Welcome to The Woodstock Bookshop

The shop opened in May 2008 and is on the main road in Woodstock, just next to the bus stop. We can supply most books to order by the next day and have several thousand books in stock: to order books ring or email the shop. We have a large selection of children's books and are happy to advise and recommend. We can also supply second-hand and out-of-print titles. We offer discounts for school orders and for book clubs and have a free local delivery service.

We were on the regional shortlist for Independent Bookshop of the Year in 2009, 2013 and 2017, and listed in the recent Independent's Top 50 UK Bookshops.

BOOKSHOP TALKS
We hold a series of informal talks and readings throughout the year. If you buy any book at the talk the cost of the ticket will be deducted. Please ring or email to book a place - early booking advisable.

The Woodstock Literature Society and Wootton Village Hall also hold excellent series of monthly talks - do visit their websites for further details.

Twitter: @WoodstockBooks

Friday, 20 March 2009

The Woodstock Bookshop bookmark


For those of you who haven't been into the shop yet, here is the picture (drawn by my daughter Anna) on our bookmark.

Katherine Swift - The Morville Hours

Janie - who works here on Tuesday and Wednesday afternoons - was sitting next to a lovely person at a poetry evening who turned out to be Katherine Swift. 'The Katherine Swift, The Morville Hours Katherine Swift?' asked Janie. Yes. And so it is that Katherine Swift is coming to The Woodstock Bookshop on Monday May 18th at 7.30 pm to talk about The Morville Hours, which comes out in paperback in April. If you have never heard of it you should check it out online and then wait and buy it from us at her talk. It is the most wonderful book for anyone interested in gardens, history, religion,or simply very fine writing.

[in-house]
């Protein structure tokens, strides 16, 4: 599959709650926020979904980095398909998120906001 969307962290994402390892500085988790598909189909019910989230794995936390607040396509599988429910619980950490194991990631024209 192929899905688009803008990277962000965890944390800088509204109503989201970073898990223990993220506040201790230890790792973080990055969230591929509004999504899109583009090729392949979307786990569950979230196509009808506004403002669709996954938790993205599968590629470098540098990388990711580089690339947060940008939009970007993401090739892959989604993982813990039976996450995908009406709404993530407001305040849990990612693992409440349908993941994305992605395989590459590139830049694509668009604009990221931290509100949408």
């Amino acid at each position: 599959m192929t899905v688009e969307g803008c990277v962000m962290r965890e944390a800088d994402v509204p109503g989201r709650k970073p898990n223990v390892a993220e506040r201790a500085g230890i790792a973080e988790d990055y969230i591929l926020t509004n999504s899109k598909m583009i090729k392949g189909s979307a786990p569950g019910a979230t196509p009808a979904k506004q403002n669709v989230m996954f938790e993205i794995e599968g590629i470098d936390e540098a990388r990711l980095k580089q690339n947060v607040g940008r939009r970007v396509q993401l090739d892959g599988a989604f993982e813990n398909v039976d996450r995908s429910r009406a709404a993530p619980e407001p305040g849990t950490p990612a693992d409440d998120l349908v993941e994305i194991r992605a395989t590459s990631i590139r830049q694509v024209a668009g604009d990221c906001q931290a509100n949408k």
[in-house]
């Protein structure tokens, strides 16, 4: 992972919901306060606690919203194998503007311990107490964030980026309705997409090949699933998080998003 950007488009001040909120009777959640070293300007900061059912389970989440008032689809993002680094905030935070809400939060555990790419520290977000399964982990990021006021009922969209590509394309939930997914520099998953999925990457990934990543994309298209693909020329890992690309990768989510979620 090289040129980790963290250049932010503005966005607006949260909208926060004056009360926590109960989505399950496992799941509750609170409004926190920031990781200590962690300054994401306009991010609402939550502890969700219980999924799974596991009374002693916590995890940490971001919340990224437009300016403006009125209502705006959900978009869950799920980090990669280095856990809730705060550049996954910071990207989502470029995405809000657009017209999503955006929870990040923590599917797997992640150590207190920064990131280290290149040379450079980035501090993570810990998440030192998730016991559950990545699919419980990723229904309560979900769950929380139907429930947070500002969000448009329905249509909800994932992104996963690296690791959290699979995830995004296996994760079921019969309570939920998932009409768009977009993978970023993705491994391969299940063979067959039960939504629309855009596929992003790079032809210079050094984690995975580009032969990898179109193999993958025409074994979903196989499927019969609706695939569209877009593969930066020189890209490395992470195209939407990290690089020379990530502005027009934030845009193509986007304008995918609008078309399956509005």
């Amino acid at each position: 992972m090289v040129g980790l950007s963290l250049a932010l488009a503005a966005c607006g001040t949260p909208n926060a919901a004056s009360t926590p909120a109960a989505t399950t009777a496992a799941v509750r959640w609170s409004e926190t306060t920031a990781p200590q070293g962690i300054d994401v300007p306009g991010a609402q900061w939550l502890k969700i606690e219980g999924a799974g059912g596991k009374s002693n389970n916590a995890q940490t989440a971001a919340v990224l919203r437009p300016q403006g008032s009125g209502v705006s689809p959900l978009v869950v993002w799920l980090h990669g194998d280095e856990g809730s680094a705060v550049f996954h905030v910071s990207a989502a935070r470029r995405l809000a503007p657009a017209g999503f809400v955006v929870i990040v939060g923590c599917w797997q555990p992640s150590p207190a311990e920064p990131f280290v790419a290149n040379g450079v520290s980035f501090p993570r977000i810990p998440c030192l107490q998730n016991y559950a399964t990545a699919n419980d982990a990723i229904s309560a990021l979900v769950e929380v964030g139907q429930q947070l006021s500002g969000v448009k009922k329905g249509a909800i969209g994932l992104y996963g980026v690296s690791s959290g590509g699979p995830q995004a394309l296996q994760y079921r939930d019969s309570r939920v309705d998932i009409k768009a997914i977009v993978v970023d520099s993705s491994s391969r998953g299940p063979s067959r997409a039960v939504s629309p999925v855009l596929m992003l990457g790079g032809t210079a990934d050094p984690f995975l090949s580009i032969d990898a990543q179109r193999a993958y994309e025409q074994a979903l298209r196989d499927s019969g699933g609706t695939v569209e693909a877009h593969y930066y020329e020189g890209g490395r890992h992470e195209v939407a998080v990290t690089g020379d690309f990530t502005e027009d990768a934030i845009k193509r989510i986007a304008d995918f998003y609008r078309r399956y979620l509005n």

Wednesday, 4 March 2009

Prue Leith


What a star! Prue arrived looking wonderful, sat down in the middle of the people who had gathered early to get good seats and started to chat to them. She was friendly and charming and, once she started to talk about her writing career, hilarious about the various scrapes her recipe-writing days had led her into. One story involved marmalade, dentures and the bomb disposal squad - I leave you to imagine the link. She is a brilliant speaker and quite inspirational for women. I began to think she should be somehow bottled and sent into every school in the country as an example to girls of what they could achieve with their lives. She spoke passionately about why she had written about older women and we heard how her publishers had tried to persuade her that she couldn't write about women over 50 because no one would be interested. Thank goodness she didn't listen to them. If you ever get the chance to hear her speak, take it. My neighbour has resumed her Tai Chi classes since Monday.